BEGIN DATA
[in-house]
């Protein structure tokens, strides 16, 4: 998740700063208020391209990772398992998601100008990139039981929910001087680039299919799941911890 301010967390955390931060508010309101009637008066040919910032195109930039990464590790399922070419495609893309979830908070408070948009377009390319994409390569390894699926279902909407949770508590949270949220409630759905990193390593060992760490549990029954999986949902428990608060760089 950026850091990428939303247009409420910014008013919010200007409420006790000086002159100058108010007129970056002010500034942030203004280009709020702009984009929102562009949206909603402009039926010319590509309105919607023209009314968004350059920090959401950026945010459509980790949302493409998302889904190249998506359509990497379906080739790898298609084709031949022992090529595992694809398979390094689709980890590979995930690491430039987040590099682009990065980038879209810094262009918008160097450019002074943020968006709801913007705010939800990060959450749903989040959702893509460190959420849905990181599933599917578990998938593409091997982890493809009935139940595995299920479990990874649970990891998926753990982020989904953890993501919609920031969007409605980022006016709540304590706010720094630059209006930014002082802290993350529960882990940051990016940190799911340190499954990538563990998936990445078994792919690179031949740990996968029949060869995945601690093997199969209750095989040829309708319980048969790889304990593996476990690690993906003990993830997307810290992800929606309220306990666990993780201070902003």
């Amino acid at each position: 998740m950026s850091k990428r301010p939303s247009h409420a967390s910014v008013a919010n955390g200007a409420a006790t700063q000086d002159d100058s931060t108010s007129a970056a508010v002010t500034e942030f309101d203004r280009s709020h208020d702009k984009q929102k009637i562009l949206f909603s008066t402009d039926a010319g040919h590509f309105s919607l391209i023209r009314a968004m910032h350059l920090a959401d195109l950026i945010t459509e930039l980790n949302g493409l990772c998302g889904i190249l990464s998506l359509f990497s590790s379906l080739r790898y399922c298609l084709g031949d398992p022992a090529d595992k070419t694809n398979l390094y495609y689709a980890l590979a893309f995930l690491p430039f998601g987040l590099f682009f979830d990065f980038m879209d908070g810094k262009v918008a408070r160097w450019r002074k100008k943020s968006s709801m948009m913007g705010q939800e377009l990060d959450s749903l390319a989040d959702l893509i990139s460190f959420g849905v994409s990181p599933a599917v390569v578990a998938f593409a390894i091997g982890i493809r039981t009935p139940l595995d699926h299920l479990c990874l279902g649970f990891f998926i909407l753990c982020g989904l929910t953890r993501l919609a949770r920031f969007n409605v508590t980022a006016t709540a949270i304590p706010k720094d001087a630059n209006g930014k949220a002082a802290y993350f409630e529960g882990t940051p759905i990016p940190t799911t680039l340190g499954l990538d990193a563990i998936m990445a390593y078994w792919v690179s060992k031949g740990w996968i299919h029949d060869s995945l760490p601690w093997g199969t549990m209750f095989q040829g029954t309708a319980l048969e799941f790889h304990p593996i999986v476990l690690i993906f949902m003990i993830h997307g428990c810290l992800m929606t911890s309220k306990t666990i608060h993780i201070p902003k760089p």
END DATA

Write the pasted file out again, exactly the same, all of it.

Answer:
[in-house]
């Protein structure tokens, strides 16, 4: 998740700063208020391209990772398992998601100008990139039981929910001087680039299919799941911890 301010967390955390931060508010309101009637008066040919910032195109930039990464590790399922070419495609893309979830908070408070948009377009390319994409390569390894699926279902909407949770508590949270949220409630759905990193390593060992760490549990029954999986949902428990608060760089 950026850091990428939303247009409420910014008013919010200007409420006790000086002159100058108010007129970056002010500034942030203004280009709020702009984009929102562009949206909603402009039926010319590509309105919607023209009314968004350059920090959401950026945010459509980790949302493409998302889904190249998506359509990497379906080739790898298609084709031949022992090529595992694809398979390094689709980890590979995930690491430039987040590099682009990065980038879209810094262009918008160097450019002074943020968006709801913007705010939800990060959450749903989040959702893509460190959420849905990181599933599917578990998938593409091997982890493809009935139940595995299920479990990874649970990891998926753990982020989904953890993501919609920031969007409605980022006016709540304590706010720094630059209006930014002082802290993350529960882990940051990016940190799911340190499954990538563990998936990445078994792919690179031949740990996968029949060869995945601690093997199969209750095989040829309708319980048969790889304990593996476990690690993906003990993830997307810290992800929606309220306990666990993780201070902003």
């Amino acid at each position: 998740m950026s850091k990428r301010p939303s247009h409420a967390s910014v008013a919010n955390g200007a409420a006790t700063q000086d002159d100058s931060t108010s007129a970056a508010v002010t500034e942030f309101d203004r280009s709020h208020d702009k984009q929102k009637i562009l949206f909603s008066t402009d039926a010319g040919h590509f309105s919607l391209i023209r009314a968004m910032h350059l920090a959401d195109l950026i945010t459509e930039l980790n949302g493409l990772c998302g889904i190249l990464s998506l359509f990497s590790s379906l080739r790898y399922c298609l084709g031949d398992p022992a090529d595992k070419t694809n398979l390094y495609y689709a980890l590979a893309f995930l690491p430039f998601g987040l590099f682009f979830d990065f980038m879209d908070g810094k262009v918008a408070r160097w450019r002074k100008k943020s968006s709801m948009m913007g705010q939800e377009l990060d959450s749903l390319a989040d959702l893509i990139s460190f959420g849905v994409s990181p599933a599917v390569v578990a998938f593409a390894i091997g982890i493809r039981t009935p139940l595995d699926h299920l479990c990874l279902g649970f990891f998926i909407l753990c982020g989904l929910t953890r993501l919609a949770r920031f969007n409605v508590t980022a006016t709540a949270i304590p706010k720094d001087a630059n209006g930014k949220a002082a802290y993350f409630e529960g882990t940051p759905i990016p940190t799911t680039l340190g499954l990538d990193a563990i998936m990445a390593y078994w792919v690179s060992k031949g740990w996968i299919h029949d060869s995945l760490p601690w093997g199969t549990m209750f095989q040829g029954t309708a319980l048969e799941f790889h304990p593996i999986v476990l690690i993906f949902m003990i993830h997307g428990c810290l992800m929606t911890s309220k306990t666990i608060h993780i201070p902003k760089p």